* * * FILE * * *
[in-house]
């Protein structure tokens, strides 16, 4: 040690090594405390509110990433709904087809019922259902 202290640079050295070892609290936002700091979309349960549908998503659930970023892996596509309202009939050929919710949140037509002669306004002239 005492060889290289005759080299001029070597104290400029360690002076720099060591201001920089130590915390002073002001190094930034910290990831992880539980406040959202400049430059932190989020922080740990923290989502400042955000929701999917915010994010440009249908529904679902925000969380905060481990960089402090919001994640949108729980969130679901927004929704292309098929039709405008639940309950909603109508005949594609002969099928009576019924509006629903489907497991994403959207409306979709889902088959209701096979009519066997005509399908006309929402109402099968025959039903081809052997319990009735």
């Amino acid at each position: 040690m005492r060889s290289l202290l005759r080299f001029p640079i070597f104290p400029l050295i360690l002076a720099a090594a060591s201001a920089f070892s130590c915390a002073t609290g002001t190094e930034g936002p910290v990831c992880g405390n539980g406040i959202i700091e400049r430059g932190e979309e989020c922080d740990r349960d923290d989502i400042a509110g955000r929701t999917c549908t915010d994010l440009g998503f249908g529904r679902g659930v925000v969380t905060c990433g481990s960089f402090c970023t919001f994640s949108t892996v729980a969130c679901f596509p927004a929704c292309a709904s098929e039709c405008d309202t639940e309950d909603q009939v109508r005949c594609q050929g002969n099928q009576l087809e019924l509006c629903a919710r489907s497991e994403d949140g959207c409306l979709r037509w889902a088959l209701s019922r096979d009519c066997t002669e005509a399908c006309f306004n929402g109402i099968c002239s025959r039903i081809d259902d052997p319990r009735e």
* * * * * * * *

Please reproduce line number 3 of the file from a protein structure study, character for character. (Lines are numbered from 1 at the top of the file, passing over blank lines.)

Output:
């Amino acid at each position: 040690m005492r060889s290289l202290l005759r080299f001029p640079i070597f104290p400029l050295i360690l002076a720099a090594a060591s201001a920089f070892s130590c915390a002073t609290g002001t190094e930034g936002p910290v990831c992880g405390n539980g406040i959202i700091e400049r430059g932190e979309e989020c922080d740990r349960d923290d989502i400042a509110g955000r929701t999917c549908t915010d994010l440009g998503f249908g529904r679902g659930v925000v969380t905060c990433g481990s960089f402090c970023t919001f994640s949108t892996v729980a969130c679901f596509p927004a929704c292309a709904s098929e039709c405008d309202t639940e309950d909603q009939v109508r005949c594609q050929g002969n099928q009576l087809e019924l509006c629903a919710r489907s497991e994403d949140g959207c409306l979709r037509w889902a088959l209701s019922r096979d009519c066997t002669e005509a399908c006309f306004n929402g109402i099968c002239s025959r039903i081809d259902d052997p319990r009735e």